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Albrecht Altdorfer financed his career by selling prints of his etchings to the masses at affordable prices which enabled him to also quickly spread his name as an artist.
During the times of Altdorfer there were a number of other artists also making use of etching and woodcuts within the Bavaria and Austrian area. Wolf Huber (1485–1553) was perhaps the most successful of all at this and is described by one art historian, Christopher S. Wood, as having turned it into a cottage industry.
In the early 16th century there was a battle between Huber and also Lucas Cranach as to who was the first to produce the technique of chiaroscuro woodcuts within this part of Europe, with the former being most likely to have first introduced this into their varied careers. There was also controversy over whether woodcuts could ever match the ingenious detail and be faithful to the skills of the artist as much as pen and ink drawings, so most artists would continue to create art in each of these different mediums.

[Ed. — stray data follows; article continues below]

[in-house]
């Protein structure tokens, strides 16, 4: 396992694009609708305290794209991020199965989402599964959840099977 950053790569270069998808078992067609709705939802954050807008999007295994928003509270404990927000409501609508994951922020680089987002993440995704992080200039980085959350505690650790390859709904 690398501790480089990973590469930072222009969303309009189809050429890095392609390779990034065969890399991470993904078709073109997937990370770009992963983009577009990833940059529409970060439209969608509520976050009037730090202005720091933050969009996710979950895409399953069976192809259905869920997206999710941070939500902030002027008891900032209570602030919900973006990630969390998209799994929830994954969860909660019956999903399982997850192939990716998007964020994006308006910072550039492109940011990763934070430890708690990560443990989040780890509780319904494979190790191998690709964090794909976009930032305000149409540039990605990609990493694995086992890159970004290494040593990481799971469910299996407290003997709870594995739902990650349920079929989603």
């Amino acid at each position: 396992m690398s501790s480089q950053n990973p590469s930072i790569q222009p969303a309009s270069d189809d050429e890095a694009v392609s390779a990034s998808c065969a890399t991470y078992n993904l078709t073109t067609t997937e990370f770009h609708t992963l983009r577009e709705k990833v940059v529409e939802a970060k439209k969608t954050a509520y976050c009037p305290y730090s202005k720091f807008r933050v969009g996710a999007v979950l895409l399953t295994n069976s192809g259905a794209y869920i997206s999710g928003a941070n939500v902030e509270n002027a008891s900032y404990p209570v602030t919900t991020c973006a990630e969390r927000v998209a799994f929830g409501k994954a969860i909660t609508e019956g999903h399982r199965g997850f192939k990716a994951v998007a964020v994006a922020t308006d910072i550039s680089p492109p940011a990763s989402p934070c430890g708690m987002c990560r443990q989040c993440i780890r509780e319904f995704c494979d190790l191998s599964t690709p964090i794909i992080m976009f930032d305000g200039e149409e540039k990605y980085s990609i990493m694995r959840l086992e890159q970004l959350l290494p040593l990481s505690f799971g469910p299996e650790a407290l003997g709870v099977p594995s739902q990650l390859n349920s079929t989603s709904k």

In the present day, print reproductions have of course reached a whole new level, with most citizens in the western world able to add their favourite art to their own homes. As the economic balance of the world changes, this is now possible in many other regions too, such as Asia and South America. Like many of the original crafts, elements of the original techniques have been replaced by automated machinery, leading to a more homogenous product. The opportunities for profit have now switched away from the Renaissance artists to individual companies, with copyright rights long since lost.
Some of the colour schemes used by Albrecht Altdorfer are particularly bright and the charming detail has ensured his original work is popular as art prints for those looking to add some of the highlights of the Danube School into their own homes. The combination of sprawling landscapes with full length figures and, in some cases, beautifully depicted traditional architecture means there is much to enjoy.